Is my soil suitable?


Grass will grow on most soil types in the UK. It is more important that the soil is not compacted. This will allow the roots to penetrate the soil and leave tiny spaces in the soil for nutrients, oxygen and water to accumulate. To de-compact and aerate soil you need to spike it with a hollow tine fork or if you do not have one of these an ordinary garden fork is a good substitute.

Sandy soils tend to drain better but lose nutrients easily so lawns on this type of soil may need more frequent doses of fertiliser and water. Lawn mixtures with a higher percentage of fescue will persist best on these soils with their ability to grow in drier low nutrient conditions. If you need perennial ryegrass for its resistance to wear and tear Quick Lawn is the best choice in these circumstances because of its balance of fescues and perennial ryegrass

Conversely heavy soils can be waterlogged in the winter and rock hard in the summer. Adding sand or loam to these soils on a regular basis can eventually improve them, however, this brings us back to the beginning to the benefits of de-compaction and aeration. Grass mixtures with perennial ryegrass will persist better in these types of soils particularly those with the new variety Double which has a very deep and strong root structure, eg General Purpose, Tuffgrass, Anytime and Quick Lawn.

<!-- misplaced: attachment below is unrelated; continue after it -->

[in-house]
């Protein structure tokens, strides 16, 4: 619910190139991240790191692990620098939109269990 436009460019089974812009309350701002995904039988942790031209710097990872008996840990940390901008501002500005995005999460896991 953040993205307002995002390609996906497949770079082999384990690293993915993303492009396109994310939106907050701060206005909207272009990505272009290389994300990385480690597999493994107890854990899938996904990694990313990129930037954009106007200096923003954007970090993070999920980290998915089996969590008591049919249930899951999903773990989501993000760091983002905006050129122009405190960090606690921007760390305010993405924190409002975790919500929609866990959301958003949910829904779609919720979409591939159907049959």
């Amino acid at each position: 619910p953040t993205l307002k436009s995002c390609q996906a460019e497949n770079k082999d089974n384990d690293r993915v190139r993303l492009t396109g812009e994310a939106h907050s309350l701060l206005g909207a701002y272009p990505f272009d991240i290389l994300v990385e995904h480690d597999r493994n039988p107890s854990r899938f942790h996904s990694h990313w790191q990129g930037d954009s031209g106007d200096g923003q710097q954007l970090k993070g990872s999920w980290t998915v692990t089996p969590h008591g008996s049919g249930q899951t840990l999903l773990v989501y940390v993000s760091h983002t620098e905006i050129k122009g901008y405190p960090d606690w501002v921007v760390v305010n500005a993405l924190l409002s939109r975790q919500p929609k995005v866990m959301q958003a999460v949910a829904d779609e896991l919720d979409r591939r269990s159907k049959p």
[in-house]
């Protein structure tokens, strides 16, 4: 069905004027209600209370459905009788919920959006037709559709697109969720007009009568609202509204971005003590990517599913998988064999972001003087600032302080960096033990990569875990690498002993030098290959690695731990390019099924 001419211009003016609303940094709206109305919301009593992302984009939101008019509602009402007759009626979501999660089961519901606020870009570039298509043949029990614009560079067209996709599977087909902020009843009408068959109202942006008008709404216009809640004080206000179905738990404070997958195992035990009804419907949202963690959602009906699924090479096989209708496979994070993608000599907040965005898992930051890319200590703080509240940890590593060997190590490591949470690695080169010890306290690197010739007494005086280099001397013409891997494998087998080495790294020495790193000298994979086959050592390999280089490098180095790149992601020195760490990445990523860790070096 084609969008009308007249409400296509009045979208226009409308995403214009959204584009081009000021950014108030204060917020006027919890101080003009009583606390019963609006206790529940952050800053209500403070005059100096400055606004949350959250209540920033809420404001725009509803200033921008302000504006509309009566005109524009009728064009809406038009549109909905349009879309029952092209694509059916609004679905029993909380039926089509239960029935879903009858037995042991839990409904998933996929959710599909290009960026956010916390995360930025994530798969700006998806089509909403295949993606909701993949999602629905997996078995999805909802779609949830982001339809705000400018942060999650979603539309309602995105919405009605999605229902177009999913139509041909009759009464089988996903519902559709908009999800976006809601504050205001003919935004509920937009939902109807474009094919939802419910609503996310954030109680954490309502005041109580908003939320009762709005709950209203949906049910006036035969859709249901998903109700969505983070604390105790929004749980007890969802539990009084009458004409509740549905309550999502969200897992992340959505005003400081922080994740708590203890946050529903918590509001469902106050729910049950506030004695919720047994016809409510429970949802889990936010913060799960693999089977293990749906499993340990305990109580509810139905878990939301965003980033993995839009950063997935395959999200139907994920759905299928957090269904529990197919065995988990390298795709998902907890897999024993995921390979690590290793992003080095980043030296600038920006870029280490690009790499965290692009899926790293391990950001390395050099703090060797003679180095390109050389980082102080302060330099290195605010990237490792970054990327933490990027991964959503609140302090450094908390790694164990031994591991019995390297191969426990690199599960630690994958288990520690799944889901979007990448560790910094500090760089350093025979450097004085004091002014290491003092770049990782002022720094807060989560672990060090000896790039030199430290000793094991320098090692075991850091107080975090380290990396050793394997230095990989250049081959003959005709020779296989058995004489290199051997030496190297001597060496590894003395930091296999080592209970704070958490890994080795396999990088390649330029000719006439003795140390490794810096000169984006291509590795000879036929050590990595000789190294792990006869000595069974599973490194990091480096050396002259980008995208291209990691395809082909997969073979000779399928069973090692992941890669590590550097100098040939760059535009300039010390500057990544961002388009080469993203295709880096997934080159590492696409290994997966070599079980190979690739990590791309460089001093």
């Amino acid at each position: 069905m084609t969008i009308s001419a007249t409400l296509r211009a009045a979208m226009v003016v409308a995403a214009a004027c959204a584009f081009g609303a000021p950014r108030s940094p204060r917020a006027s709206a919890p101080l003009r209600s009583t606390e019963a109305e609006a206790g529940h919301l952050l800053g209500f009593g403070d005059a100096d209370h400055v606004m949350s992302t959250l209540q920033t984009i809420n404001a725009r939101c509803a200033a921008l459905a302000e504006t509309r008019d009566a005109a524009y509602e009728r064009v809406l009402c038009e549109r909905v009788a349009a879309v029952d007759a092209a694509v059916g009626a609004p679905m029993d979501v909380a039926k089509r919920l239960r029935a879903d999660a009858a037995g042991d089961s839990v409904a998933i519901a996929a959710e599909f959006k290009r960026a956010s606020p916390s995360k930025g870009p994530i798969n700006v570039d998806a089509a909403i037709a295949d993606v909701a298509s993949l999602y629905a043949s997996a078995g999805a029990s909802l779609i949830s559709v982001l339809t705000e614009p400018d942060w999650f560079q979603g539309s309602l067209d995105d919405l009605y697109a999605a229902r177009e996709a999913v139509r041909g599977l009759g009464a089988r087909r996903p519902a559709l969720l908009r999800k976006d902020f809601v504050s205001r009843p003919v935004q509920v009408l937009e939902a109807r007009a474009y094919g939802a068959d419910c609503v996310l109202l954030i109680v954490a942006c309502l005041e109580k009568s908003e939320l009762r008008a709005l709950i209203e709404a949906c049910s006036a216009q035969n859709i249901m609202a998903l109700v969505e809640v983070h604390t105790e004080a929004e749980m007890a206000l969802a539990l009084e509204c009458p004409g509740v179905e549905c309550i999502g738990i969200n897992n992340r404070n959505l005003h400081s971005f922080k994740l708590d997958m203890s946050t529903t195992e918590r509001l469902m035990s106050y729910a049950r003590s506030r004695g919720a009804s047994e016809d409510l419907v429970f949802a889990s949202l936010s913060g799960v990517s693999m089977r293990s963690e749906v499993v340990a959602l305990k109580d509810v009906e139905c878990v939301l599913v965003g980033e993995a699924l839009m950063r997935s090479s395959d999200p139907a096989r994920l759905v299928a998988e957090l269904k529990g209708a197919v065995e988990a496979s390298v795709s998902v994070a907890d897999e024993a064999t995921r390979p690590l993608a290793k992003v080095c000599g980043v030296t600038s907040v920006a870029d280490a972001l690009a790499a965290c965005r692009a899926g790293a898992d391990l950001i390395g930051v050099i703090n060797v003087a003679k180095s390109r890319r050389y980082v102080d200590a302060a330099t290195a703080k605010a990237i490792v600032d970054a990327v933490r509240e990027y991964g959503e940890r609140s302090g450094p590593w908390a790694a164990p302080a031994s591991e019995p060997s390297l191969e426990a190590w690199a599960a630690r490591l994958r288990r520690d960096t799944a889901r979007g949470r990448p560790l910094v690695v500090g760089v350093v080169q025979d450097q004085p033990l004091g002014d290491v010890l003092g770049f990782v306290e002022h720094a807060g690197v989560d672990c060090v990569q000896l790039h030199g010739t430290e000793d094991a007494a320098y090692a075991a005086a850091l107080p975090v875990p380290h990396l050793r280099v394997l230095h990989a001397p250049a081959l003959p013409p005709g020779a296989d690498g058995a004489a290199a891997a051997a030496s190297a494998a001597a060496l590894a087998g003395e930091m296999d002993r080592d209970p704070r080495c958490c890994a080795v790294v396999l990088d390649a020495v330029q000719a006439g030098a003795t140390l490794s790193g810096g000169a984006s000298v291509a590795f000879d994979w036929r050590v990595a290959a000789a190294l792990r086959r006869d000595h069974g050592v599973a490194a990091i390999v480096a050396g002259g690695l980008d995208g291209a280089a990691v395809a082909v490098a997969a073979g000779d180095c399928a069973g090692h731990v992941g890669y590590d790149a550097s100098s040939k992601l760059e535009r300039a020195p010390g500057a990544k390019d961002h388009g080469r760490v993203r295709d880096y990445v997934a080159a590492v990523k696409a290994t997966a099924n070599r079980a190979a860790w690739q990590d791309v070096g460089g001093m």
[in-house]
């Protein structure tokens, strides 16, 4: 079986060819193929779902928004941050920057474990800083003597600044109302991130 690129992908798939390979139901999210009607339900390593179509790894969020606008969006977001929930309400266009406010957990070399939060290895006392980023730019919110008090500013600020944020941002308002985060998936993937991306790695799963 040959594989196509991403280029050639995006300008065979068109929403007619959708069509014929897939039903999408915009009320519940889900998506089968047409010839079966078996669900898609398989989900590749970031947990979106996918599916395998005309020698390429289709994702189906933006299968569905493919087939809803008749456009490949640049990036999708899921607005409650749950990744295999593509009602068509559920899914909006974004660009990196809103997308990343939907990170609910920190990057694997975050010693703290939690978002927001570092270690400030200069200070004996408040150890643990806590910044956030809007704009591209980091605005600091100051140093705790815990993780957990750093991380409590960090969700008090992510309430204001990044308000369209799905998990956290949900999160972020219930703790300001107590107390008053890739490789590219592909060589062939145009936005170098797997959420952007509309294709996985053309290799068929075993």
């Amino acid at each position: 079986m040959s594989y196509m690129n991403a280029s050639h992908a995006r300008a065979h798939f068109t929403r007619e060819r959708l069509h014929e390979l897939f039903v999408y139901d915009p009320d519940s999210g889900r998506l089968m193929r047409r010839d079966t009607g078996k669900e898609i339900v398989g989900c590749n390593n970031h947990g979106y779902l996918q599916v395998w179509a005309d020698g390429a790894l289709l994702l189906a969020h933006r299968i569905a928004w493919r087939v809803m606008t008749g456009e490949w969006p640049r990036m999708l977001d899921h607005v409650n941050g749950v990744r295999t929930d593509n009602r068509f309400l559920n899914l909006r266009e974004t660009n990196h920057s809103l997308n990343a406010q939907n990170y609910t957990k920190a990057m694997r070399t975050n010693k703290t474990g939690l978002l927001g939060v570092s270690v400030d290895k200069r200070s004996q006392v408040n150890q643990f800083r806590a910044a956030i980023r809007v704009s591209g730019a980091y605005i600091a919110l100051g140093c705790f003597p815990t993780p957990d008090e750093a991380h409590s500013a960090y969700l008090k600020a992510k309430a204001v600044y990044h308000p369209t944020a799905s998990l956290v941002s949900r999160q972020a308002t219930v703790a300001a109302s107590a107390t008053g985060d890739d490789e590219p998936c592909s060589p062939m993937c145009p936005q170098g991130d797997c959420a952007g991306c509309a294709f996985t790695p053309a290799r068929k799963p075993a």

Soil Ph does affect grass growth. The range most lawn grasses will tolerate is between 4.5 and 7.5 on the ph scale. If you have acid soil fescue and bent mixtures, e.g. Luxury Lawn and Shady Lawn, will tolerate these best. Perennial ryegrass mixtures e.g. Quick Lawn or General Purpose and others in the Johnsons range are tolerant to acid soils usually requiring a ph above 5.5 or 6. It is best to experiment a little if you can because despite all the data grasses can persist in adverse conditions.